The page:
At the same time, you want to make sure you’re prepared to handle any additional orders that do come in when you start accepting card-not-present payments. You may need help with operations like delivery and fulfillment, especially in peak sales times such as the holiday season.

One way to get in the game is to set up as a marketplace seller. Major eCommerce sites like Amazon allow third-party sellers to operate on their platform, thereby eliminating some of the necessary costs you would have to bear up front.

Learn more about marketplace selling

Dropshipping could be another option, too. This lets you effectively white label products, and operate as a middleman between a buyer and another seller.

Learn more about dropshipping

Advantages of Accepting CNP Payments

The biggest reason for merchants to accept card-not-present purchasing is obvious: eCommerce. While walk-in stores aren’t going to disappear any time soon, even the smallest merchants are finding it increasingly difficult to function without an online presence. And if you want to sell online, accepting CNP payments is essential.

There are indirect advantages, as well. For example, offering more payment options is one way to increase customer satisfaction. It only makes sense that shoppers who feel catered to are more likely to buy again, and hopefully, become long-term customers.

Enabling card-not-present purchases also means you can expand your customer base to regions where you don’t have a physical store. This includes cross-border markets. Consumers can obviously buy online, but you may also increase sales from telephone or mail-order channels.

In the end, it all gets back to potential sales. According to the US Census Bureau, estimated eCommerce sales for 2021 were $870.8 billion, an increase of over 14% from 2020. You can’t tap into that market without allowing card-not-present transactions. It’s a must for any type of eCommerce operation.

Disadvantages of Card-Not-Present Payments

Card-not-present transactions are great for you and your customers. But, are there any downsides you should know about?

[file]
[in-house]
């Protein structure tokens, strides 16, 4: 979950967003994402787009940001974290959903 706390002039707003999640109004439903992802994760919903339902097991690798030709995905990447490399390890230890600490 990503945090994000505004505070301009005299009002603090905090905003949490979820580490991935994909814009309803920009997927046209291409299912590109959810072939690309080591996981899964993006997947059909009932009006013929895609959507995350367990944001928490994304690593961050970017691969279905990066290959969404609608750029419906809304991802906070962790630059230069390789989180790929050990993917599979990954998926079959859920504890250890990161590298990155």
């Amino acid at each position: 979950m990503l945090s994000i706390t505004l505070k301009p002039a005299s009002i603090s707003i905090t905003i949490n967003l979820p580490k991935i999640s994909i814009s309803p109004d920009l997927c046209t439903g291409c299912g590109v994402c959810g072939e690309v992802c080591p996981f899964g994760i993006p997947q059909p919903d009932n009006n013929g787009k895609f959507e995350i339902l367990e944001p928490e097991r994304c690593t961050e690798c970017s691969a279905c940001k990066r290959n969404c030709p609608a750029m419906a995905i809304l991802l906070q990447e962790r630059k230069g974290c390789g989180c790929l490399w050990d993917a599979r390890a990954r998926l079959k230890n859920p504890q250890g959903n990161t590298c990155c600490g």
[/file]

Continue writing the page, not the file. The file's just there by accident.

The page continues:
Like we mentioned earlier, there are the higher costs associated with accepting CNP transactions. Even if your business doesn’t require a high-risk merchant account, you typically pay higher processing fees. Visa’s average interchange rates, for instance, run roughly 15 percent higher for card-not-present transactions.

There’s also the matter of fraud.  Nearly half of all credit card fraud incidents in the US involve CNP transactions, leading to billions of dollars in losses. That’s easy to understand, since cardholder information is exponentially harder to verify in CNP situations. There’s no sure way of validating the card itself, and only limited methods for connecting that card to a specific cardholder.

Learn more about eCommerce fraud

Card-not-present transactions also pose a higher risk of chargeback abuse, known as “friendly” fraud. These are invalid disputes coming from actual cardholders. This can happen unintentionally, or as a deliberate scam (often called “cyber shoplifting”). Either way, you lose both the revenue from the sale and the goods provided to the customer.

Learn more about friendly fraud

Overall, however, the benefits of CNP transactions usually outweigh the risks. This is particularly true when there are multiple steps you can take to protect your profits.

Card-Not-Present Transactions

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Reduce Risk & Optimize for CNP Success

It pays to be proactive about anticipating card-not-present challenges. Here are a few things you can do:

1. | Get All The Information

One of the easiest ways to protect yourself is to properly process CNP sales. The first step is gathering the right customer information for every transaction. This includes:

1

Full name (as shown on card)

2

Phone number(s)

3

Email address

4

Billing address

5

Shipping address

6

Full card number and expiration date

7

CVV security code


Learn more about payment industry rules

2. | Use Available Tools

It’s hard to verify your buyer’s identity if you never come face-to-face with them. However, cardholder validation tools such as Address Verification Services (AVS) and 3-D Secure can help ensure your buyer is actually the authorized cardholder.

Learn more about fraud prevention

3. | Keep Excellent Records

Organize and file orders, payments, correspondence, and customer details on every transaction. Inconsistencies may help identify fraud. Even if a chargeback is filed, something in your notes could help to disprove the bogus claim.

Learn more about fighting chargebacks

4. | Optimize Conversion

Take steps to segment “good” and “bad” points of friction in your customer experience. You want to keep the former in place, while eliminating bad friction points whenever possible.

Learn more about optimizing conversion

5. | Understand Seasonal Patterns

Business probably won’t be steady throughout the entire year. Consumer behavior changes over time. So, be sure that you’re familiar with predictable patterns of consumer behavior, like seasonal shopping patterns.

Learn more about holiday shopping patterns

6. | Optimize Shipping & Fulfillment

You can’t forget about what happens after the transaction. You have to ensure that you are taking all necessary steps to provide great customer service through the order fulfillment process.

Learn more about shipping & fulfillment

Closing Thoughts

There’s no doubt that accepting card-not-present transactions are profitable. Still, there are risks. You can mitigate some of that risk, but you can’t prevent problems in every case.

That’s where the right chargeback management plan can be invaluable. If you’d like help putting one in place, contact us today. We can perform a free ROI analysis to demonstrate the benefits of the right prevention and risk-mitigation strategy.